AFJ Applauds Continued Progress of Lower Court Nominations
WASHINGTON, D.C., February 10, 2022 – This morning the Senate Judiciary Committee voted to advance several judicial nominees to the full Senate. This included Andre Mathis, who is set to become the first Black man from Tennessee to serve on the Sixth Circuit, as well as three district court nominees.
Republican members of the committee objected that Mr. Mathis was being advanced over the unreasonable objections of Tennessee’s two Republican senators. Many of those same Republican senators, however, voted for a total of 17 Trump nominees to appeals courts who were confirmed over the objections of Democratic home state senators.
Such claims also ignore Mr. Mathis’s exceptional qualifications. He has experience with both civil and criminal federal law but has primarily represented the government and businesses in civil litigation. His pro bono work has included working with the Tennessee Innocence Project to help overturn wrongful convictions. He mentors law students at the University of Memphis and serves as a board member for the Boys and Girls Clubs of Memphis, which he participated in as a youth.
The committee also advanced three incredibly qualified district court nominees: Hector Gonzalez to the Eastern District of New York, Fred Slaughter to the Central District of California, and Jessica Clarke to the Southern District of New York.
Alliance for Justice President Rakim H.D. Brooks issued the following statement:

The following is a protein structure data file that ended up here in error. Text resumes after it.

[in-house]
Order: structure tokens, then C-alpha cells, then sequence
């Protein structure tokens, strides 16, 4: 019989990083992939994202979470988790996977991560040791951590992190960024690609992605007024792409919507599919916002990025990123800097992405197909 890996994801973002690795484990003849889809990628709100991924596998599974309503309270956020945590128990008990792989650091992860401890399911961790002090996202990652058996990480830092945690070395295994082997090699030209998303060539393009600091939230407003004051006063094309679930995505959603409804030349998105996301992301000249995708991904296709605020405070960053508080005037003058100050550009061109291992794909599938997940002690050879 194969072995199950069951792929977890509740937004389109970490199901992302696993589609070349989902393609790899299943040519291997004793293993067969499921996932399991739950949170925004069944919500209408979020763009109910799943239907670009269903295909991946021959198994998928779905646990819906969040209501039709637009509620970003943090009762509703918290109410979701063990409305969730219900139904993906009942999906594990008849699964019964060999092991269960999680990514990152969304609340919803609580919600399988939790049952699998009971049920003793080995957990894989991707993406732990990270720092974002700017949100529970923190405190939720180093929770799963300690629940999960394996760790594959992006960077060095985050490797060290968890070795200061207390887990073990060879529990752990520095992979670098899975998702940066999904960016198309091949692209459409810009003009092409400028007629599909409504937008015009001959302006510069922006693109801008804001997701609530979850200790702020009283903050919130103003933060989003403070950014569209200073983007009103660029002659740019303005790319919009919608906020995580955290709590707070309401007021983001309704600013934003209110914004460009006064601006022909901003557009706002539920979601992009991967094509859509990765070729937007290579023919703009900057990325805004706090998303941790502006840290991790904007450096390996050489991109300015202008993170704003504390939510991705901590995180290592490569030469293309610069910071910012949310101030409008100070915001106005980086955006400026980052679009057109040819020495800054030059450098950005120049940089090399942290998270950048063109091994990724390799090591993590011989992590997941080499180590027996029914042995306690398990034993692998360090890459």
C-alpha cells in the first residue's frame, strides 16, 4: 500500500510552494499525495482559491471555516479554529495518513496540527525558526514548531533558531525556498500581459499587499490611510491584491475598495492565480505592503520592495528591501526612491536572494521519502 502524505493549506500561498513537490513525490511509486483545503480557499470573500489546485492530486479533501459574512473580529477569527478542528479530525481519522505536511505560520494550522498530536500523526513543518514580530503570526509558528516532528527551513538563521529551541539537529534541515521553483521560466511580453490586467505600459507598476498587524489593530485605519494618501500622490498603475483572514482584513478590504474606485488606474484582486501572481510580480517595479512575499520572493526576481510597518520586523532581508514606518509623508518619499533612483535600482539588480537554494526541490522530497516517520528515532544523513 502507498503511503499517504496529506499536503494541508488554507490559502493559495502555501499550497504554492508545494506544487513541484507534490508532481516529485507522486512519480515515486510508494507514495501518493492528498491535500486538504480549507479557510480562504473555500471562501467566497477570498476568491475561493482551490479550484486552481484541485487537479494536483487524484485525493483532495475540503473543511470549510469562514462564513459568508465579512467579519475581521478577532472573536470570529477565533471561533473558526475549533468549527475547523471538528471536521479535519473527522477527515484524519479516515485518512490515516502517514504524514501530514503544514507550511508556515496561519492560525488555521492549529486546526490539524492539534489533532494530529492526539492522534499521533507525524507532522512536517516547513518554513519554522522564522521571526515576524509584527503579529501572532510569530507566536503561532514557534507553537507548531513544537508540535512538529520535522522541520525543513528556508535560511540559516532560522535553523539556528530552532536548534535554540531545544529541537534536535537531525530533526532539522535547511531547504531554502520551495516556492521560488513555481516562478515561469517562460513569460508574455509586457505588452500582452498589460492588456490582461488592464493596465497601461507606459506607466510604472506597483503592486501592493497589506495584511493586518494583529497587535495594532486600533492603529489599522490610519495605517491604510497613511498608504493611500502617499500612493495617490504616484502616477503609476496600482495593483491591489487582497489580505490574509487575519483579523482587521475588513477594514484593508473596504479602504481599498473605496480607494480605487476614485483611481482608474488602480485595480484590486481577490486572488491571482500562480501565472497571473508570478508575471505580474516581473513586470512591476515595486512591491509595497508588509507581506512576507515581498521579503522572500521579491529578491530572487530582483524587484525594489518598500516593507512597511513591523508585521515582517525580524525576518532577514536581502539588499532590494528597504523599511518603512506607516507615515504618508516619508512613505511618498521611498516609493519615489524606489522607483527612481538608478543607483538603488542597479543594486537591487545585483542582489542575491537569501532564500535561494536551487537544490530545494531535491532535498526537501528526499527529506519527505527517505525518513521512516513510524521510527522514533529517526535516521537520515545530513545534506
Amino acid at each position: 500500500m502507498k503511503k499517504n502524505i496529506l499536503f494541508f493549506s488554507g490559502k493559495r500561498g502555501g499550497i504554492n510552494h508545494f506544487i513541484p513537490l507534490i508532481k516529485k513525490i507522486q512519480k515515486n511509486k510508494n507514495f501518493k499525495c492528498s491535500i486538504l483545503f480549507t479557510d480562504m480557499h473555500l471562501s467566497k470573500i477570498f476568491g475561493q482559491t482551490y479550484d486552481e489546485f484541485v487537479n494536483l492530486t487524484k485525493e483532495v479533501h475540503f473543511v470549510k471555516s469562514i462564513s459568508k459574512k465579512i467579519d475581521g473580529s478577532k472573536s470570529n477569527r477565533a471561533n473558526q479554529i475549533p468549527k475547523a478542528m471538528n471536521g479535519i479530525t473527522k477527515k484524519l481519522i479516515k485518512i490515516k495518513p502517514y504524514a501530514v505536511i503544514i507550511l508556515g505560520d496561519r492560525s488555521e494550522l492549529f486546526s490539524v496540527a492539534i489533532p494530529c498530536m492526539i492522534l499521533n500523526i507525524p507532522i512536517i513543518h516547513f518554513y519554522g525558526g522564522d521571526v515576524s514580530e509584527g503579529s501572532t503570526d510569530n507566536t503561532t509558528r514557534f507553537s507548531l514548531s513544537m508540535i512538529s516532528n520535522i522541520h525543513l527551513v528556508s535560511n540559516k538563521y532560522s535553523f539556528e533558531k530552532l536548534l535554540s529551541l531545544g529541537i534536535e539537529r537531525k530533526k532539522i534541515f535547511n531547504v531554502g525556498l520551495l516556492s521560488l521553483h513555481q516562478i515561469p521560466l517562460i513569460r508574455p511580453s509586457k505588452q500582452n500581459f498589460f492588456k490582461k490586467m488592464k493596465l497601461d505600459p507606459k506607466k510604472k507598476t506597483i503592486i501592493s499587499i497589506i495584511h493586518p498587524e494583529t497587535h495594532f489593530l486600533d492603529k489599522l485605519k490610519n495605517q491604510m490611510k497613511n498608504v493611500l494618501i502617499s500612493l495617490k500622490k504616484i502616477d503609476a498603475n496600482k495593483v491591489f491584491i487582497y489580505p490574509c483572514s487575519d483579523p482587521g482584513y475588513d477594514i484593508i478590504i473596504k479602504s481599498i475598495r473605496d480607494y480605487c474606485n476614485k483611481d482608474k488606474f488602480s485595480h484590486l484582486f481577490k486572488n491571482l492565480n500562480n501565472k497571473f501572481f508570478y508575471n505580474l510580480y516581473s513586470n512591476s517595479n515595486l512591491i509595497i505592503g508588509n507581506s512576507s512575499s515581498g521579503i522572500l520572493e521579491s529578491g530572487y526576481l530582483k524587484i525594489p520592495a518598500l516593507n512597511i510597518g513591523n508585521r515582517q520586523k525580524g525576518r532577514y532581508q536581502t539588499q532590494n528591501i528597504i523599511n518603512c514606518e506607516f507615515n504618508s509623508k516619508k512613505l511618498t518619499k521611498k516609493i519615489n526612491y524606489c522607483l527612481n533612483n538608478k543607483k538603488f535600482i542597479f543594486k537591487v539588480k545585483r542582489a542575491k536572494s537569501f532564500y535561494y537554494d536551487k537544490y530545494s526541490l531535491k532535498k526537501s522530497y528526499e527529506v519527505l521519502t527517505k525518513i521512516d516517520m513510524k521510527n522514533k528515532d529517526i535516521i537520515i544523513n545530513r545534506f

“Justice Breyer’s retirement may be generating all the headlines, but the confirmation of Andre Mathis to the Sixth Circuit is just as vital to the health of our democracy. We applaud the Biden administration and Senate Judiciary Committee Chair Dick Durbin for continuing to fill these important vacancies on our federal courts with qualified and diverse nominees.
“Objections to Mr. Mathis’s confirmation from Senators Marsha Blackburn and Bill Hagerty mirror the baseless attacks we’ve heard from Senate Republicans decrying President Biden’s commitment to nominating a Black woman to the Supreme Court. For purely partisan reasons, they are objecting to a Democratic president’s right to select and appoint judges in their states. We applaud Chair Durbin and the other Democratic senators for keeping these confirmations moving and look forward to that pace continuing even as a Supreme Court nominee is considered. With more than 100 vacancies remaining, it is vital that President Biden and the Senate continue the march toward filling every vacancy by 2023.”